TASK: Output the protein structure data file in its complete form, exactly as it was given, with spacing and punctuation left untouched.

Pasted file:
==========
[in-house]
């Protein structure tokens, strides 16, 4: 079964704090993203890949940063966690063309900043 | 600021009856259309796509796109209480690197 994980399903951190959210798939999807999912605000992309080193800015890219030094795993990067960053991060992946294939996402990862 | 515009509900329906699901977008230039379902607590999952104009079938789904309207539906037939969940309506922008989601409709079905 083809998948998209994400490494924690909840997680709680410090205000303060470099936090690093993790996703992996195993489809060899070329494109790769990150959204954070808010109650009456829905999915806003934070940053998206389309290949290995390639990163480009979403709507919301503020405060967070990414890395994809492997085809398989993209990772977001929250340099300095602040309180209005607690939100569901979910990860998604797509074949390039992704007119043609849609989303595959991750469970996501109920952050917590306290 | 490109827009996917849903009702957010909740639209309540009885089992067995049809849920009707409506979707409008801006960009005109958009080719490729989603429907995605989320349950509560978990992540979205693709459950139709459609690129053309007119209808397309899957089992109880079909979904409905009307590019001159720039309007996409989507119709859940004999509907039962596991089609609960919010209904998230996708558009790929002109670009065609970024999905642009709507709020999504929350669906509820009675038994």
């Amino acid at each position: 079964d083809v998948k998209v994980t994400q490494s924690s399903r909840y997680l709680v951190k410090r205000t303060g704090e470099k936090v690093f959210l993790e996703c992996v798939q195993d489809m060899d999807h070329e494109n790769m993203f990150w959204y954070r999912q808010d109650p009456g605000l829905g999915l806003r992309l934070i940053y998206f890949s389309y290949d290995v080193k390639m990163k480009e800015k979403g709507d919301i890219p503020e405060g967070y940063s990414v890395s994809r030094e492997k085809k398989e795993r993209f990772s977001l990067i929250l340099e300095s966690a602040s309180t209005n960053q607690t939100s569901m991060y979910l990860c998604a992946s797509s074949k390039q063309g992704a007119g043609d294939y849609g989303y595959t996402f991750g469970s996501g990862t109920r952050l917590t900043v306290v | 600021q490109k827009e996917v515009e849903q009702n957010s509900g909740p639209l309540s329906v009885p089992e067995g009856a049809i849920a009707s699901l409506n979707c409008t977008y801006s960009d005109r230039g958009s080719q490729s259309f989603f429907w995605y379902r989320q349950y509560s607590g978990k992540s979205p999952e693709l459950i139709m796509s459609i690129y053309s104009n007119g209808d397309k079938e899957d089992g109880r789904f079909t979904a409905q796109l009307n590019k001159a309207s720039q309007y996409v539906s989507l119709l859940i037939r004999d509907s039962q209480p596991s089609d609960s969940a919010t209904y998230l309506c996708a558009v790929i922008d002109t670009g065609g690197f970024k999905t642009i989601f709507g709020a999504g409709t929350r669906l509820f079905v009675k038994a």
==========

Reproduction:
[in-house]
């Protein structure tokens, strides 16, 4: 079964704090993203890949940063966690063309900043 | 600021009856259309796509796109209480690197 994980399903951190959210798939999807999912605000992309080193800015890219030094795993990067960053991060992946294939996402990862 | 515009509900329906699901977008230039379902607590999952104009079938789904309207539906037939969940309506922008989601409709079905 083809998948998209994400490494924690909840997680709680410090205000303060470099936090690093993790996703992996195993489809060899070329494109790769990150959204954070808010109650009456829905999915806003934070940053998206389309290949290995390639990163480009979403709507919301503020405060967070990414890395994809492997085809398989993209990772977001929250340099300095602040309180209005607690939100569901979910990860998604797509074949390039992704007119043609849609989303595959991750469970996501109920952050917590306290 | 490109827009996917849903009702957010909740639209309540009885089992067995049809849920009707409506979707409008801006960009005109958009080719490729989603429907995605989320349950509560978990992540979205693709459950139709459609690129053309007119209808397309899957089992109880079909979904409905009307590019001159720039309007996409989507119709859940004999509907039962596991089609609960919010209904998230996708558009790929002109670009065609970024999905642009709507709020999504929350669906509820009675038994």
């Amino acid at each position: 079964d083809v998948k998209v994980t994400q490494s924690s399903r909840y997680l709680v951190k410090r205000t303060g704090e470099k936090v690093f959210l993790e996703c992996v798939q195993d489809m060899d999807h070329e494109n790769m993203f990150w959204y954070r999912q808010d109650p009456g605000l829905g999915l806003r992309l934070i940053y998206f890949s389309y290949d290995v080193k390639m990163k480009e800015k979403g709507d919301i890219p503020e405060g967070y940063s990414v890395s994809r030094e492997k085809k398989e795993r993209f990772s977001l990067i929250l340099e300095s966690a602040s309180t209005n960053q607690t939100s569901m991060y979910l990860c998604a992946s797509s074949k390039q063309g992704a007119g043609d294939y849609g989303y595959t996402f991750g469970s996501g990862t109920r952050l917590t900043v306290v | 600021q490109k827009e996917v515009e849903q009702n957010s509900g909740p639209l309540s329906v009885p089992e067995g009856a049809i849920a009707s699901l409506n979707c409008t977008y801006s960009d005109r230039g958009s080719q490729s259309f989603f429907w995605y379902r989320q349950y509560s607590g978990k992540s979205p999952e693709l459950i139709m796509s459609i690129y053309s104009n007119g209808d397309k079938e899957d089992g109880r789904f079909t979904a409905q796109l009307n590019k001159a309207s720039q309007y996409v539906s989507l119709l859940i037939r004999d509907s039962q209480p596991s089609d609960s969940a919010t209904y998230l309506c996708a558009v790929i922008d002109t670009g065609g690197f970024k999905t642009i989601f709507g709020a999504g409709t929350r669906l509820f079905v009675k038994a």